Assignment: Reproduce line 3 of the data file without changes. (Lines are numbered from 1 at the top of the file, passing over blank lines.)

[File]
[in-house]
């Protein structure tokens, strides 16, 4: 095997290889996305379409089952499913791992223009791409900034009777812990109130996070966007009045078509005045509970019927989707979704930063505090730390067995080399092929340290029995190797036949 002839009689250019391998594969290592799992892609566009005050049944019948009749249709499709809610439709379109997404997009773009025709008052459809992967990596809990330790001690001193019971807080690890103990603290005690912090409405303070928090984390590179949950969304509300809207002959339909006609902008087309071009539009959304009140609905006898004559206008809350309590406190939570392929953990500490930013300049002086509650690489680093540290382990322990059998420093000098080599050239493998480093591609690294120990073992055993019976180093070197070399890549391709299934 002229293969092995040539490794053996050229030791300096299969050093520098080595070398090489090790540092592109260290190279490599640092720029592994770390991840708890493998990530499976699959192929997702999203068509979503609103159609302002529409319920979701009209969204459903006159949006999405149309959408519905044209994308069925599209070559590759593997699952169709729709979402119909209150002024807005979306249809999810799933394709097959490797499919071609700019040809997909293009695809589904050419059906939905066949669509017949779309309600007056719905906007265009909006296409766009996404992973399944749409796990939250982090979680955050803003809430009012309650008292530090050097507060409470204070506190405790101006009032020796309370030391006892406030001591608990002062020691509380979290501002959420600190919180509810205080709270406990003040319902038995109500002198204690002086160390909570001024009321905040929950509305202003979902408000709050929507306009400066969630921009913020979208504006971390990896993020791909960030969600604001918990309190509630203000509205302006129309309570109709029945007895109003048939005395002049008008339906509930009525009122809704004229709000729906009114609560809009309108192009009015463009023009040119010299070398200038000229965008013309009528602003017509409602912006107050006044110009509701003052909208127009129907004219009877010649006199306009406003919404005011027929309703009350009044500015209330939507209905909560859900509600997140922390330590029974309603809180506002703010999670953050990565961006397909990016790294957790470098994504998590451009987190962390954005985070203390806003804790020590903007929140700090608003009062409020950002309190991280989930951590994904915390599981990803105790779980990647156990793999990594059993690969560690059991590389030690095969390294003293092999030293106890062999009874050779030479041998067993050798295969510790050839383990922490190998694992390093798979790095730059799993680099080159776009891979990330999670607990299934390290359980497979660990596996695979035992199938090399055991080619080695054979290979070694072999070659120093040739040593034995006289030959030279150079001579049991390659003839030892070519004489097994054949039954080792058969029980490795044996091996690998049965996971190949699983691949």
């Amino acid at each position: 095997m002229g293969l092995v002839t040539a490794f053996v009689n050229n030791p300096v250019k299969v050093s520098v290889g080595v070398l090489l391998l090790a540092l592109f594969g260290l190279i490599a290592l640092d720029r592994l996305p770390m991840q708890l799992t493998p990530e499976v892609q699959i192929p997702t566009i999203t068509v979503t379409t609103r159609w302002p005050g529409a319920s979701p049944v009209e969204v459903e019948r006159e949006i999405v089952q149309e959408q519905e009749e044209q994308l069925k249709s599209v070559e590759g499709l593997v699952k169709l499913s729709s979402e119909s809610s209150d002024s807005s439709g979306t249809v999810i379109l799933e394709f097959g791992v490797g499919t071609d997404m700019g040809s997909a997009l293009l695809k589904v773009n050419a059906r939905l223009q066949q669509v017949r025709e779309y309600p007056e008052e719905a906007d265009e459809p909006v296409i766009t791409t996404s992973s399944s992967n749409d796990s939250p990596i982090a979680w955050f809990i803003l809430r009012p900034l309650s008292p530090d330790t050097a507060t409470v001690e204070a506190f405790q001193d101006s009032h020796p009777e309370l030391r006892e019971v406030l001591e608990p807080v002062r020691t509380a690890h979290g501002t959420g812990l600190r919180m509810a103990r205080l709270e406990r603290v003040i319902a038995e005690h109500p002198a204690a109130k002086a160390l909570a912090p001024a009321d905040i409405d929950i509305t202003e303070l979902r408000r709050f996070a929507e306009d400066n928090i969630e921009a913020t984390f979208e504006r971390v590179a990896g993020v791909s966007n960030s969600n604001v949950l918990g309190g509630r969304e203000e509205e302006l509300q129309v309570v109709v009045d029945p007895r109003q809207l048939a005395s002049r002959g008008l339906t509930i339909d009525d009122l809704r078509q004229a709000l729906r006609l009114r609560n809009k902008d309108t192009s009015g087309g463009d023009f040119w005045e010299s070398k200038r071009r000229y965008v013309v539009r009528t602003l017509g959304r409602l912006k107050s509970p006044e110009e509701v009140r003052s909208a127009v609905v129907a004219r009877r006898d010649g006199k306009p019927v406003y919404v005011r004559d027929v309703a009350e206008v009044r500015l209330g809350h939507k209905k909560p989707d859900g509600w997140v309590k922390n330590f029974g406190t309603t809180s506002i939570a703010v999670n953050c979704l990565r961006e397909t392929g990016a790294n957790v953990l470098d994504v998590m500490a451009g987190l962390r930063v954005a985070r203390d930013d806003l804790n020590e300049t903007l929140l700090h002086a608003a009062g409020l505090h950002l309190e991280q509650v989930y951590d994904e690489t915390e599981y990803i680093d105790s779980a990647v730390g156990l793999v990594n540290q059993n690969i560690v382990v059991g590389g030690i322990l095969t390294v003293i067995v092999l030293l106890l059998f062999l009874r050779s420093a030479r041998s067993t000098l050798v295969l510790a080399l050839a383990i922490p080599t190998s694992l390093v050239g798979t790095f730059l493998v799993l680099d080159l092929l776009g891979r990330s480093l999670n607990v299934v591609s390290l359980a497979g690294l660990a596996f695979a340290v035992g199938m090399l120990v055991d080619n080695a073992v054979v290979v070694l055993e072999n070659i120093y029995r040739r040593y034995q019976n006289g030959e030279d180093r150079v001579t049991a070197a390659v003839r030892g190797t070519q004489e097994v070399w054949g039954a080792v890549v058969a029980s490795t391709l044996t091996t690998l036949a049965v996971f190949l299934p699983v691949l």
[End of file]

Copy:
């Amino acid at each position: 095997m002229g293969l092995v002839t040539a490794f053996v009689n050229n030791p300096v250019k299969v050093s520098v290889g080595v070398l090489l391998l090790a540092l592109f594969g260290l190279i490599a290592l640092d720029r592994l996305p770390m991840q708890l799992t493998p990530e499976v892609q699959i192929p997702t566009i999203t068509v979503t379409t609103r159609w302002p005050g529409a319920s979701p049944v009209e969204v459903e019948r006159e949006i999405v089952q149309e959408q519905e009749e044209q994308l069925k249709s599209v070559e590759g499709l593997v699952k169709l499913s729709s979402e119909s809610s209150d002024s807005s439709g979306t249809v999810i379109l799933e394709f097959g791992v490797g499919t071609d997404m700019g040809s997909a997009l293009l695809k589904v773009n050419a059906r939905l223009q066949q669509v017949r025709e779309y309600p007056e008052e719905a906007d265009e459809p909006v296409i766009t791409t996404s992973s399944s992967n749409d796990s939250p990596i982090a979680w955050f809990i803003l809430r009012p900034l309650s008292p530090d330790t050097a507060t409470v001690e204070a506190f405790q001193d101006s009032h020796p009777e309370l030391r006892e019971v406030l001591e608990p807080v002062r020691t509380a690890h979290g501002t959420g812990l600190r919180m509810a103990r205080l709270e406990r603290v003040i319902a038995e005690h109500p002198a204690a109130k002086a160390l909570a912090p001024a009321d905040i409405d929950i509305t202003e303070l979902r408000r709050f996070a929507e306009d400066n928090i969630e921009a913020t984390f979208e504006r971390v590179a990896g993020v791909s966007n960030s969600n604001v949950l918990g309190g509630r969304e203000e509205e302006l509300q129309v309570v109709v009045d029945p007895r109003q809207l048939a005395s002049r002959g008008l339906t509930i339909d009525d009122l809704r078509q004229a709000l729906r006609l009114r609560n809009k902008d309108t192009s009015g087309g463009d023009f040119w005045e010299s070398k200038r071009r000229y965008v013309v539009r009528t602003l017509g959304r409602l912006k107050s509970p006044e110009e509701v009140r003052s909208a127009v609905v129907a004219r009877r006898d010649g006199k306009p019927v406003y919404v005011r004559d027929v309703a009350e206008v009044r500015l209330g809350h939507k209905k909560p989707d859900g509600w997140v309590k922390n330590f029974g406190t309603t809180s506002i939570a703010v999670n953050c979704l990565r961006e397909t392929g990016a790294n957790v953990l470098d994504v998590m500490a451009g987190l962390r930063v954005a985070r203390d930013d806003l804790n020590e300049t903007l929140l700090h002086a608003a009062g409020l505090h950002l309190e991280q509650v989930y951590d994904e690489t915390e599981y990803i680093d105790s779980a990647v730390g156990l793999v990594n540290q059993n690969i560690v382990v059991g590389g030690i322990l095969t390294v003293i067995v092999l030293l106890l059998f062999l009874r050779s420093a030479r041998s067993t000098l050798v295969l510790a080399l050839a383990i922490p080599t190998s694992l390093v050239g798979t790095f730059l493998v799993l680099d080159l092929l776009g891979r990330s480093l999670n607990v299934v591609s390290l359980a497979g690294l660990a596996f695979a340290v035992g199938m090399l120990v055991d080619n080695a073992v054979v290979v070694l055993e072999n070659i120093y029995r040739r040593y034995q019976n006289g030959e030279d180093r150079v001579t049991a070197a390659v003839r030892g190797t070519q004489e097994v070399w054949g039954a080792v890549v058969a029980s490795t391709l044996t091996t690998l036949a049965v996971f190949l299934p699983v691949l």